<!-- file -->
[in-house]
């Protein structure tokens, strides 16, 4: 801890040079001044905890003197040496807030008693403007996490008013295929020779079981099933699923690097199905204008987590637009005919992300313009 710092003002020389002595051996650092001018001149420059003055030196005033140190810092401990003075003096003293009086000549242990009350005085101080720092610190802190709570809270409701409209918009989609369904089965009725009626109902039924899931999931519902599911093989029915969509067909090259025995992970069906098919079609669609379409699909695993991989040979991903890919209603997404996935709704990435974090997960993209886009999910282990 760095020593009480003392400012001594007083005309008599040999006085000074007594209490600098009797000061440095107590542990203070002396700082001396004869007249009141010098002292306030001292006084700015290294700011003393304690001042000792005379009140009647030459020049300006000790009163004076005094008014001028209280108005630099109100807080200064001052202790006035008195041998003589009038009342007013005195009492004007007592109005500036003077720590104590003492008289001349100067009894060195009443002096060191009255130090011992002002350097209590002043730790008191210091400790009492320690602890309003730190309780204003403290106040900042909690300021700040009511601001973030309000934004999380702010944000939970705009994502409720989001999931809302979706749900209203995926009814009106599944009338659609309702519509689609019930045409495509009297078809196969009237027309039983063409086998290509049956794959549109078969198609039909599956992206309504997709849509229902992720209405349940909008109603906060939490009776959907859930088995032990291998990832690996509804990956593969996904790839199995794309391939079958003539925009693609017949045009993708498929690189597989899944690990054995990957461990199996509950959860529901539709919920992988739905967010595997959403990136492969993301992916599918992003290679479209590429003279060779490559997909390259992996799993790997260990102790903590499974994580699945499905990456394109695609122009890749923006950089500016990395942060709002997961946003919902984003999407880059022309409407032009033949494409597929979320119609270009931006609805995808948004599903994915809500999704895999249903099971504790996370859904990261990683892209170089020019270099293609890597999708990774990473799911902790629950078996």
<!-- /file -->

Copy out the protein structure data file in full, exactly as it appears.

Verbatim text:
[in-house]
């Protein structure tokens, strides 16, 4: 801890040079001044905890003197040496807030008693403007996490008013295929020779079981099933699923690097199905204008987590637009005919992300313009 710092003002020389002595051996650092001018001149420059003055030196005033140190810092401990003075003096003293009086000549242990009350005085101080720092610190802190709570809270409701409209918009989609369904089965009725009626109902039924899931999931519902599911093989029915969509067909090259025995992970069906098919079609669609379409699909695993991989040979991903890919209603997404996935709704990435974090997960993209886009999910282990 760095020593009480003392400012001594007083005309008599040999006085000074007594209490600098009797000061440095107590542990203070002396700082001396004869007249009141010098002292306030001292006084700015290294700011003393304690001042000792005379009140009647030459020049300006000790009163004076005094008014001028209280108005630099109100807080200064001052202790006035008195041998003589009038009342007013005195009492004007007592109005500036003077720590104590003492008289001349100067009894060195009443002096060191009255130090011992002002350097209590002043730790008191210091400790009492320690602890309003730190309780204003403290106040900042909690300021700040009511601001973030309000934004999380702010944000939970705009994502409720989001999931809302979706749900209203995926009814009106599944009338659609309702519509689609019930045409495509009297078809196969009237027309039983063409086998290509049956794959549109078969198609039909599956992206309504997709849509229902992720209405349940909008109603906060939490009776959907859930088995032990291998990832690996509804990956593969996904790839199995794309391939079958003539925009693609017949045009993708498929690189597989899944690990054995990957461990199996509950959860529901539709919920992988739905967010595997959403990136492969993301992916599918992003290679479209590429003279060779490559997909390259992996799993790997260990102790903590499974994580699945499905990456394109695609122009890749923006950089500016990395942060709002997961946003919902984003999407880059022309409407032009033949494409597929979320119609270009931006609805995808948004599903994915809500999704895999249903099971504790996370859904990261990683892209170089020019270099293609890597999708990774990473799911902790629950078996």